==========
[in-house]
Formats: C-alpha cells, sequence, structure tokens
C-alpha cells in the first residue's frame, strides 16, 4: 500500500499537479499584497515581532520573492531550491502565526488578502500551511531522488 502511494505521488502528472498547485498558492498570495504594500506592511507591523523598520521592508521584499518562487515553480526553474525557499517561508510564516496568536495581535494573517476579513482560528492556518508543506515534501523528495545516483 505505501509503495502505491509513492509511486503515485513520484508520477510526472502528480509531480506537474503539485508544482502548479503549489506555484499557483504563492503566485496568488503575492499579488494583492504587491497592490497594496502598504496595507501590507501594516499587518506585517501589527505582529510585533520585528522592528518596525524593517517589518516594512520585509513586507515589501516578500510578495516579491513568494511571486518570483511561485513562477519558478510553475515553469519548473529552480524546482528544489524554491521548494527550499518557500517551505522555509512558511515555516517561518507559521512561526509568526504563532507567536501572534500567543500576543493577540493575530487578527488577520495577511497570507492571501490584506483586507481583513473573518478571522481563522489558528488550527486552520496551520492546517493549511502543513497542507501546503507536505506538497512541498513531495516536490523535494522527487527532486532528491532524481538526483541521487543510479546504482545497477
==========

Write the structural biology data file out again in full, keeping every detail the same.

[in-house]
Formats: C-alpha cells, sequence, structure tokens
C-alpha cells in the first residue's frame, strides 16, 4: 500500500499537479499584497515581532520573492531550491502565526488578502500551511531522488 502511494505521488502528472498547485498558492498570495504594500506592511507591523523598520521592508521584499518562487515553480526553474525557499517561508510564516496568536495581535494573517476579513482560528492556518508543506515534501523528495545516483 505505501509503495502505491509513492509511486503515485513520484508520477510526472502528480509531480506537474503539485508544482502548479503549489506555484499557483504563492503566485496568488503575492499579488494583492504587491497592490497594496502598504496595507501590507501594516499587518506585517501589527505582529510585533520585528522592528518596525524593517517589518516594512520585509513586507515589501516578500510578495516579491513568494511571486518570483511561485513562477519558478510553475515553469519548473529552480524546482528544489524554491521548494527550499518557500517551505522555509512558511515555516517561518507559521512561526509568526504563532507567536501572534500567543500576543493577540493575530487578527488577520495577511497570507492571501490584506483586507481583513473573518478571522481563522489558528488550527486552520496551520492546517493549511502543513497542507501546503507536505506538497512541498513531495516536490523535494522527487527532486532528491532524481538526483541521487543510479546504482545497477